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Recognition or Disagreement
By Jacques Ranciere
“Axel Honneth is best known for his critique of modern society centered on a concept of recognition. Jacques Rancière has advanced an influential theory of modern politics based on disagreement. Underpinning their thought is a concern for the logics of exclusion and domination that structure contemporary societies. In a rare dialogue, these two philosophers explore the affinities and tensions between their perspectives to provoke new ideas for social and political change.
Honneth sees modern society as a field in which the logic of recognition provides individuals with increasing possibilities for freedom and is a constant catalyst for transformation. Rancière sees the social as a policing order and the political as a force that must radically assert equality. Honneth claims Rancière’s conception of the political lies outside of actual historical societies and involves a problematic desire for egalitarianism. Rancière argues that Honneth’s theory of recognition relies on an overly substantial conception of identity and subjectivity. While impassioned, their exchange seeks to advance critical theory’s political project by reconciling the rift between German and French post-Marxist traditions and proposing new frameworks for justice.”
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Foucault with Marx
By Jacques Bidet
“In Foucault with Marx, Bidet investigates Marxian and Foucauldian criticisms of capitalist modernity with unprecedented detail. For Marx, the intersection between capital and the market is crucial, and property-owners make up the true ruling class. Foucault, Bidet explains, argued that organizational elements of capital are key, and therefore managers hold the dominating power and knowledge in society. Labeling these two sides of the capitalist coin as “market” and “organization,” Bidet shows how each leads to specific forms of social conflict, and he walks the reader through the catastrophic aftereffects of both. Offering more than just a comparative theoretical analysis, Bidet unites two chief figures of critical social theory at last, and in turn, bridges the long-held separation between the old left and the new.”
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What is Sexual History?
By Jeffrey Weeks
“Until the 1970s the history of sexuality was a marginalized practice. Today it is a flourishing field, increasingly integrated into the mainstream and producing innovative insights into the ways in which societies shape and are shaped by sexual values, norms, identities and desires. In this book, Jeffrey Weeks, one of the leading international scholars in the subject, sets out clearly and concisely how sexual history has developed, and its implications for our understanding of the ways we live today.
The emergence of a new wave of feminism and lesbian and gay activism in the 1970s transformed the subject, heavily influenced by new trends in social and cultural history, radical sociological insights and the impact of Michel Foucault’s work. The result was an increasing emphasis on the historical shaping of sexuality, and on the existence of many different sexual meanings and cultures on a global scale. With chapters on, amongst others, lesbian, gay and queer history, feminist sexual history, the mainstreaming of sexual history, and the globalization of sexual history, What is Sexual History? is an indispensable guide to these developments.”
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Foucault’s Last Decade
By Stuart Elden
“On 26 August 1974, Michel Foucault completed work on Discipline and Punish, and on that very same day began writing the first volume of The History of Sexuality. A little under ten years later, on 25 June 1984, shortly after the second and third volumes were published, he was dead.
This decade is one of the most fascinating of his career. It begins with the initiation of the sexuality project, and ends with its enforced and premature closure. Yet in 1974 he had something very different in mind for The History of Sexuality than the way things were left in 1984. Foucault originally planned a thematically organised series of six volumes, but wrote little of what he promised and published none of them. Instead over the course of the next decade he took his work in very different directions, studying, lecturing and writing about historical periods stretching back to antiquity.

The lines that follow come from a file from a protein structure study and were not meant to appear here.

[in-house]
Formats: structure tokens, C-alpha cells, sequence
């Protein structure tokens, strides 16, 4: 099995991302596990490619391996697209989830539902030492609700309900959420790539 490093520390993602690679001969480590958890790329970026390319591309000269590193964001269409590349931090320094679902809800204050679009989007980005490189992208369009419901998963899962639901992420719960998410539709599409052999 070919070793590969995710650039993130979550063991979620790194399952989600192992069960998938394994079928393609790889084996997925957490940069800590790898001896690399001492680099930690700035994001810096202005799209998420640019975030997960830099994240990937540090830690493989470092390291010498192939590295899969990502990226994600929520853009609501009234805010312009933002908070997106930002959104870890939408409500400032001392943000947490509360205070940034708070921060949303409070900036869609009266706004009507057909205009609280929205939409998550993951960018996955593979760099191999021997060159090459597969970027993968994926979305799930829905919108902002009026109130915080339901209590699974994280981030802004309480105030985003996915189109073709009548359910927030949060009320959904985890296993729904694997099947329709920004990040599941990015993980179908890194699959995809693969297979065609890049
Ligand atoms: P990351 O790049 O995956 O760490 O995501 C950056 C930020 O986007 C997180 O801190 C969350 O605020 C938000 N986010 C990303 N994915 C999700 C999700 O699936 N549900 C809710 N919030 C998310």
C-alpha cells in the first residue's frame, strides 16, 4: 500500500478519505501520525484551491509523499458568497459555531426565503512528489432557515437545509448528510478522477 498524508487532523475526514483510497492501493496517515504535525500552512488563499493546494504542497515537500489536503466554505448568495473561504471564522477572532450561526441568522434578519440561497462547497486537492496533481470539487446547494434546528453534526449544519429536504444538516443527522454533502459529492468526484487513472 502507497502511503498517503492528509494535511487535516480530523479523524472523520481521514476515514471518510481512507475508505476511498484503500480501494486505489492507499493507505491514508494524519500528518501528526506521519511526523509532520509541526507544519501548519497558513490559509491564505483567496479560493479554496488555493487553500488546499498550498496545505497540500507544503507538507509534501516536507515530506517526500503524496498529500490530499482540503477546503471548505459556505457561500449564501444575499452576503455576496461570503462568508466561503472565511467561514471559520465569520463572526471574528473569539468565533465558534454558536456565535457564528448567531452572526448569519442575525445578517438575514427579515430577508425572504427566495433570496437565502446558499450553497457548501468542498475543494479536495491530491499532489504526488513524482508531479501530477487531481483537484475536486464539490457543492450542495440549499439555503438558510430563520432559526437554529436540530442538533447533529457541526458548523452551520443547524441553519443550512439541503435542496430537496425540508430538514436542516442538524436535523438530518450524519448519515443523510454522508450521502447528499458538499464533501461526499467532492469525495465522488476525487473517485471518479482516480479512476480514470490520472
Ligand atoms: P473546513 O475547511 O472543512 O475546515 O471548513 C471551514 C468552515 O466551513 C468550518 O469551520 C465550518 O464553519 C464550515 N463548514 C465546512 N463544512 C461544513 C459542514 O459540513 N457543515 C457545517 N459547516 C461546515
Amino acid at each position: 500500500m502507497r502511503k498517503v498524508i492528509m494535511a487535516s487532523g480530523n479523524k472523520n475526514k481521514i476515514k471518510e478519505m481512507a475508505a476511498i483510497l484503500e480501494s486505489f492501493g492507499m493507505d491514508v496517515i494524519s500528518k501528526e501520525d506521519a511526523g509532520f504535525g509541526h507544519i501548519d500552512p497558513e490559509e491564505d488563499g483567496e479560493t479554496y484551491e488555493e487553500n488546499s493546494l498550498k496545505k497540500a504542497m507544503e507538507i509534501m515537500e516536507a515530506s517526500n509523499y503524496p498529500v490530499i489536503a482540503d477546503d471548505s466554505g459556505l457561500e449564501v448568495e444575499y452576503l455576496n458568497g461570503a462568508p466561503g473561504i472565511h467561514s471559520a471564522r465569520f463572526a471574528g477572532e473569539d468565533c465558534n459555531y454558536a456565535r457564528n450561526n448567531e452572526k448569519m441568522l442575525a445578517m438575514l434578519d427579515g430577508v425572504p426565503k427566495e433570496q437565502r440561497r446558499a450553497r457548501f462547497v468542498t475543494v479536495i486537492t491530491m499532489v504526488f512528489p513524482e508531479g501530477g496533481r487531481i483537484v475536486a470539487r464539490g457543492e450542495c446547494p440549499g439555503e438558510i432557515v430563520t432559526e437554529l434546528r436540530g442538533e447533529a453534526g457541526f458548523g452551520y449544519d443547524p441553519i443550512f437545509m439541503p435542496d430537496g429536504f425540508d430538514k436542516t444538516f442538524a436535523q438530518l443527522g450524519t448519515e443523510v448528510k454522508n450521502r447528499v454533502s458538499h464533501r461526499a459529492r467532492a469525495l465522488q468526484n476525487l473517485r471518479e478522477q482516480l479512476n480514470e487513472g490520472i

This book offers a detailed intellectual history of both the abandoned thematic project and the more properly historical version left incomplete at his death. It draws on all Foucault’s writings in this period, his courses at the Collège de France and lectures elsewhere, as well as material archived in France and California to provide a comprehensive overview and synthetic account of Foucault’s last decade.”
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By Peter Sloterdijk
“Peter Sloterdijk’s reputation as one of the most original thinkers of our time has grown steadily since the early 1980s. This volume of over thirty conversations and interviews spanning two decades illuminates the multiple interconnections of his life and work.
In these wide-ranging dialogues Sloterdijk gives his views on a variety of topics, from doping to doxa, design to dogma, media to mobility and the financial crisis to football. Here we encounter Sloterdijk from every angle: as he expounds his ideas on the philosophical tradition and the latest strands of contemporary thought, as he analyses the problems of our age and as he provides a new and startling perspective on everyday events. Through exaggeration, Sloterdijk draws our attention to crucial issues and controversies and makes us aware of their implications for society and the individual. Always eager to share his knowledge and erudition, he reveals himself equally at home in ancient Babylon, in the channels of the mass media and on the ethical and moral terrain of religion, education or genetic engineering.
Appealing both to the seasoned reader of Sloterdijk and to the curious newcomer, these dialogues offer fresh insight into the intellectual and political events of recent decades. They also give us glimpses of Sloterdijk’s own life story, from his early passionate love of reading and writing to his journeys in East and West, his commitment to Europe and his acceptance and enjoyment of the role of a public intellectual and philosopher in the twenty-first century. ”
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What is a People?
By Alain Badiou, Pierre Bourdieu, Judith Butler, Georges Didi-Huberman, Sadri Khiari and Jacques Ranciere